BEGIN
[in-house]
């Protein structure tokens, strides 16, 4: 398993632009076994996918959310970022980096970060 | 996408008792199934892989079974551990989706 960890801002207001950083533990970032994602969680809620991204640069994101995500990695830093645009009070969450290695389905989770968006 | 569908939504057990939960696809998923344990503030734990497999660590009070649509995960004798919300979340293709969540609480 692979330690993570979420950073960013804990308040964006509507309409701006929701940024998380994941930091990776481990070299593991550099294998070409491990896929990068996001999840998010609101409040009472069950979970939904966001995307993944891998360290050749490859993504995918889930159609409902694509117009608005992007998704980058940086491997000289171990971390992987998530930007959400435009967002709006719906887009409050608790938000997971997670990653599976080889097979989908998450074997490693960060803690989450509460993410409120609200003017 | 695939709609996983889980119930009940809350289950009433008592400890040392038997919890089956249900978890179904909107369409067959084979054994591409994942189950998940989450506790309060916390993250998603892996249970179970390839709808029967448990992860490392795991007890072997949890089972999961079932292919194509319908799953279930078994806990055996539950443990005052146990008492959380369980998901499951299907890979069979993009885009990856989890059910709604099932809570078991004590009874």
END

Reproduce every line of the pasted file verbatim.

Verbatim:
[in-house]
């Protein structure tokens, strides 16, 4: 398993632009076994996918959310970022980096970060 | 996408008792199934892989079974551990989706 960890801002207001950083533990970032994602969680809620991204640069994101995500990695830093645009009070969450290695389905989770968006 | 569908939504057990939960696809998923344990503030734990497999660590009070649509995960004798919300979340293709969540609480 692979330690993570979420950073960013804990308040964006509507309409701006929701940024998380994941930091990776481990070299593991550099294998070409491990896929990068996001999840998010609101409040009472069950979970939904966001995307993944891998360290050749490859993504995918889930159609409902694509117009608005992007998704980058940086491997000289171990971390992987998530930007959400435009967002709006719906887009409050608790938000997971997670990653599976080889097979989908998450074997490693960060803690989450509460993410409120609200003017 | 695939709609996983889980119930009940809350289950009433008592400890040392038997919890089956249900978890179904909107369409067959084979054994591409994942189950998940989450506790309060916390993250998603892996249970179970390839709808029967448990992860490392795991007890072997949890089972999961079932292919194509319908799953279930078994806990055996539950443990005052146990008492959380369980998901499951299907890979069979993009885009990856989890059910709604099932809570078991004590009874």